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Indian-origin Pharmacist Niren Patel Jailed for Illegally Selling Prescription Drugs

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An Indian-origin pharmacist has been jailed by a court here for stealing prescription drugs worth 5,000 pounds. Pixabay
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London, June 17, 2017: An Indian-origin pharmacist has been jailed by a court here for stealing prescription drugs worth 5,000 pounds ($6,405) and then selling them on the street.

Niren Patel, 38, of Ilford, Essex, appeared at Snaresbrook Crown Court this week and pleaded guilty to two counts of fraud by abuse of a position of trust, possession with intent to supply a class B drug and five counts of possession to supply a class C drug.

The court was told that Patel, who worked at Day Lewis pharmacy in Hornchurch and Hedgemans Pharmacy in Dagenham, created fraudulent orders for prescription drugs worth 5,000 pounds, the Pharmaceutical Journal reported on Friday.

The drugs he sold included class C drugs such as Xanax, Diazepam, and the hypnotic Zolpidem.

He also stole the class B drug Dexamfetamine, used for weight loss and to improve academic performance, and Genotropin, a growth hormone used by bodybuilders.

During questioning by police, Patel admitted he sold the drugs on the street.

“Patel abused his position as a pharmacist… The drugs he sold are highly addictive and dangerous when given to someone without a prescription,” Detective Constable Beverley McInerney of the Met’s Organised Crime Command said. (IANS)

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Drugs That Suppress Immune System May Protect Against Parkinson’s

Immunosuppresive drugs likely to keep Parkinson's at bay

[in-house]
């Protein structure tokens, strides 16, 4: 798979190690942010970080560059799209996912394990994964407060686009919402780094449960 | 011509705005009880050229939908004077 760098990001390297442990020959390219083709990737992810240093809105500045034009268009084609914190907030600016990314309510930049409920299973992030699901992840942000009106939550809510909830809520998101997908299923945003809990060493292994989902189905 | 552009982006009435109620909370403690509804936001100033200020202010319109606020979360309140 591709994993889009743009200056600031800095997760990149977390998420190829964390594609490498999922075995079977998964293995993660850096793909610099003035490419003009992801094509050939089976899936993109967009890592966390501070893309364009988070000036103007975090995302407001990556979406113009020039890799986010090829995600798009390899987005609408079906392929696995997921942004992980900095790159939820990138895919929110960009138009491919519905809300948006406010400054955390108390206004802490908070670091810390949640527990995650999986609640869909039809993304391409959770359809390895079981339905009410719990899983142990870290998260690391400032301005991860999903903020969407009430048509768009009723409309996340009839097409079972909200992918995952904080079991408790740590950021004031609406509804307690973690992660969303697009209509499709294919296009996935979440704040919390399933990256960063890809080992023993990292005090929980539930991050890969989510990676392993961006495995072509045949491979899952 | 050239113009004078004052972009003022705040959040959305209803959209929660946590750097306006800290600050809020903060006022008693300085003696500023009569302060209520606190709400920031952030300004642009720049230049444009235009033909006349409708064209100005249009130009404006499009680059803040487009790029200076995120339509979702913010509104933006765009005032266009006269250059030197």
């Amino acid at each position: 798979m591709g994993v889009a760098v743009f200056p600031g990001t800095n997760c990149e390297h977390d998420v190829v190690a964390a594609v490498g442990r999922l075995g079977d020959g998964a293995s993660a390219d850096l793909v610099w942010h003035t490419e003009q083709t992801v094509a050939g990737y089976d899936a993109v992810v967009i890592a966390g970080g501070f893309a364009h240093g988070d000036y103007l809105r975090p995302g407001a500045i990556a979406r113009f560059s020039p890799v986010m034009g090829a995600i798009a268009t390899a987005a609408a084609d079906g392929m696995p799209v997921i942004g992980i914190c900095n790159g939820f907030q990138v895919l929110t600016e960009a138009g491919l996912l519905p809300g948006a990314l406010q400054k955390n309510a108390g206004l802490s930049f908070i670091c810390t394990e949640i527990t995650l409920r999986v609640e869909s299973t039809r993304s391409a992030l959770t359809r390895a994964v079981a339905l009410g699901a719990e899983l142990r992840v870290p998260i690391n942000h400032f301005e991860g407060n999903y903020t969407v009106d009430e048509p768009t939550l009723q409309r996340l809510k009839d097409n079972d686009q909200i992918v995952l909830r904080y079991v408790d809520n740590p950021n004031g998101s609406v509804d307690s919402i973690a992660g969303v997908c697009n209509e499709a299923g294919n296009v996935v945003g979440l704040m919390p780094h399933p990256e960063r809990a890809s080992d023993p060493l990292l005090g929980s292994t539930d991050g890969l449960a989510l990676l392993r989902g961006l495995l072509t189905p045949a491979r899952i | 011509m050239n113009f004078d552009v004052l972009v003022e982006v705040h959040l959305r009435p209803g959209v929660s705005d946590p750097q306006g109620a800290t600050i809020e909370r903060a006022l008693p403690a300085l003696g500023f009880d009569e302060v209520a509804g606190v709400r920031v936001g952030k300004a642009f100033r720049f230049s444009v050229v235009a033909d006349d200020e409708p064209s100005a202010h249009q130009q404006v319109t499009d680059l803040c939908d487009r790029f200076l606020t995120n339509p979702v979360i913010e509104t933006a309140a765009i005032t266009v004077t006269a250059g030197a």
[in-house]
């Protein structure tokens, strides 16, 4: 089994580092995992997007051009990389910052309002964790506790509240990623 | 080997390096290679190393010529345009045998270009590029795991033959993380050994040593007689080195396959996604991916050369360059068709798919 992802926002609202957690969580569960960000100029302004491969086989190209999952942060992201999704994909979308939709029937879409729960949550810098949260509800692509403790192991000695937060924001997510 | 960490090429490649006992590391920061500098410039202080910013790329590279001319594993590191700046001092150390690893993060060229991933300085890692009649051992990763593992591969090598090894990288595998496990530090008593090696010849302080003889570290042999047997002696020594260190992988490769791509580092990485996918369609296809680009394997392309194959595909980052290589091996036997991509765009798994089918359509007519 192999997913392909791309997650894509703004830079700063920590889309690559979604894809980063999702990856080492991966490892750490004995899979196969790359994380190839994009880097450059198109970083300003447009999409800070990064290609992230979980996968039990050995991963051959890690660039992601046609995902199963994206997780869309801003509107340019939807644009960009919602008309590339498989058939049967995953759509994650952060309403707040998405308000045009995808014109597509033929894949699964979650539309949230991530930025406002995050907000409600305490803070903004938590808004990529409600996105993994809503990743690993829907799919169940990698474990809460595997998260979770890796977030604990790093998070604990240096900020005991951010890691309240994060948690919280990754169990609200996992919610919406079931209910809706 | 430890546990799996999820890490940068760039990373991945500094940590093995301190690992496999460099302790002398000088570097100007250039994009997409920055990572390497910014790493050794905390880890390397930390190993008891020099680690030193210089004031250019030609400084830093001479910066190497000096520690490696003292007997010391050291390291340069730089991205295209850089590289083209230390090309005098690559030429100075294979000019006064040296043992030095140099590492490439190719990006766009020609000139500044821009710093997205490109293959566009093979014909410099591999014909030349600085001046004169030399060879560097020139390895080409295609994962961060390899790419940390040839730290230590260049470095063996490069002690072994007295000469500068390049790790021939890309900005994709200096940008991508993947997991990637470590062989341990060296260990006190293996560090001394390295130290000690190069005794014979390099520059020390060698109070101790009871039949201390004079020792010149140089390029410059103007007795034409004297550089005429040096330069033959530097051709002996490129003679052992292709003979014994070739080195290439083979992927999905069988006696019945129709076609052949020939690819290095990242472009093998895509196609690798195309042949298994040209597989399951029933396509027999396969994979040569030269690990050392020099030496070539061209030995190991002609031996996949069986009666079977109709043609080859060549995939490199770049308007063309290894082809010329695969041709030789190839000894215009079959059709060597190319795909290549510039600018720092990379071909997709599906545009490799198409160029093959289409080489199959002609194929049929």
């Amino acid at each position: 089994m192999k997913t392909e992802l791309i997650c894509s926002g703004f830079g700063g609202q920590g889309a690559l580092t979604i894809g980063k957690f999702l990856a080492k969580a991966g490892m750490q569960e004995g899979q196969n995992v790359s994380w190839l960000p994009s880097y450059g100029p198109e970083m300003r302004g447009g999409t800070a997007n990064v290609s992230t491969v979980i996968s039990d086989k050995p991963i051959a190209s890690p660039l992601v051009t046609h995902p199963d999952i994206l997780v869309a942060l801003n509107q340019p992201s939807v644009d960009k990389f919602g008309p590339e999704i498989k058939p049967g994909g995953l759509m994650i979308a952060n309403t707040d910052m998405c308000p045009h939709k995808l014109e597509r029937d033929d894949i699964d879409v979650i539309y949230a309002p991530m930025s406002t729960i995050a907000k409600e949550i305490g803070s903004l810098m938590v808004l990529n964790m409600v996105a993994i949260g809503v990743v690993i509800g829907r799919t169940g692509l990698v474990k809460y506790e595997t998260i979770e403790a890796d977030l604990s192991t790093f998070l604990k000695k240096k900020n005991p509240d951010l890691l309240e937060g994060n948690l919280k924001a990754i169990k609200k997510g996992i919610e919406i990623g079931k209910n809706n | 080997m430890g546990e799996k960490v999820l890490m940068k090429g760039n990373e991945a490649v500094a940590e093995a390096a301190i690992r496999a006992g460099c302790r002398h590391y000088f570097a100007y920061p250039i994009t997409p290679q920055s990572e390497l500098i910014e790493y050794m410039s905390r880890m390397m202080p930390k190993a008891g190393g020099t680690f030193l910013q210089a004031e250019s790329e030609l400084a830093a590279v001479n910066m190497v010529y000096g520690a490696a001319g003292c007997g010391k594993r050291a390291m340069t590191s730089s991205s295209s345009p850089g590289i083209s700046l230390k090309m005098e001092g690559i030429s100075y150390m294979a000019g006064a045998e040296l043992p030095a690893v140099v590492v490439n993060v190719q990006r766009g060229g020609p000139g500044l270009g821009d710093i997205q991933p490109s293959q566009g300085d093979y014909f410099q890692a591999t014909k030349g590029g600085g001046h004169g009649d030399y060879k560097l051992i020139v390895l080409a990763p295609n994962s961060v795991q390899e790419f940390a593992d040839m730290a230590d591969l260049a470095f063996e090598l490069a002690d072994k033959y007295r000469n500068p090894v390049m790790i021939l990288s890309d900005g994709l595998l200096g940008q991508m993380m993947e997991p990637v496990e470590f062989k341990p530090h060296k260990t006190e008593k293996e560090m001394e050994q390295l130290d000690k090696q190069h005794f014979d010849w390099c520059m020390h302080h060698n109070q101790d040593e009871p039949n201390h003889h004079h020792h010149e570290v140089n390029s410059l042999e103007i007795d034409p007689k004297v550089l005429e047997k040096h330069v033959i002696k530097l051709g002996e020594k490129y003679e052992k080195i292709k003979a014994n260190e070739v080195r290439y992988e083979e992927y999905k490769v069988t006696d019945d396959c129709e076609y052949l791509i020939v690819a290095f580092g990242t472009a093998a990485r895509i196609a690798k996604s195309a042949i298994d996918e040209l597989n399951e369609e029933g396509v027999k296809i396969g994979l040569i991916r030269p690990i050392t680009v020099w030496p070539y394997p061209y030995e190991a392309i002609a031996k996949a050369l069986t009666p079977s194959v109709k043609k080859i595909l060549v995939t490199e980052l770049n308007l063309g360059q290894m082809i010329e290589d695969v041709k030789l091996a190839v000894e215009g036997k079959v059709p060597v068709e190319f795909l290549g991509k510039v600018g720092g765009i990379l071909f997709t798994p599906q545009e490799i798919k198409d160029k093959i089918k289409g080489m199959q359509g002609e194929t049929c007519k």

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Drugs That Suppress Immune System May Protect Against Parkinson’s
Drugs That Suppress Immune System May Protect Against Parkinson’s. Pixabay

People who are on drugs to suppress their immune system are less likely to develop Parkinson’s disease — a neurological disorder characterised by tremors, slow movements, stiffness and difficulty walking, a new study claimed.

The results, published in the journal Annals of Clinical and Translational Neurology, showed that people with several types of autoimmune diseases, including ulcerative colitis were less likely to be diagnosed with Parkinson’s than the general population.

The investigators noted that many autoimmune diseases have one common thing, that is, they are treated with drugs that dampen immune activity.

“We’ve found that taking certain classes of immunosuppressant drugs reduces the risk of developing Parkinson’s. One group of drugs in particular looks really promising and warrants further investigation to determine whether it can slow disease progression,” said Brad Racette from Washington University-St. Louis in the US.

Representational image.
Representational image. Pixabay

The study showed that people taking corticosteroids — used for treating inflammatory diseases — such as prednisone were 20 per cent less likely to be diagnosed with Parkinson’s, while those on inosine monophosphate dehydrogenase (IMDH)– an enzyme — inhibitors were about one-third less likely.

While, immunosuppresive drugs may keep Parkinson’s at bay, it may ,however, increase the chances of developing infectious diseases and cancer.

The benefits of these drugs outweigh the costs for people with serious autoimmune diseases like rheumatoid arthritis but doctors would probably hesitate to prescribe risky drugs to healthy people to stave off Parkinson’s, especially since there is no reliable way to predict who is on track to develop the disease, the team explained.

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“What we really need is a drug for people who are newly diagnosed, to prevent the disease from worsening. It’s a reasonable assumption that if a drug reduces the risk of getting Parkinson’s, it also will slow disease progression, and we’re exploring that now,” Racette said.

For the study, the team analysed prescription drug data on 48,295 people diagnosed with Parkinson’s and 52,324 people never diagnosed with Parkinson’s and developed an algorithm to predict which people would be diagnosed with the disease. (IANS)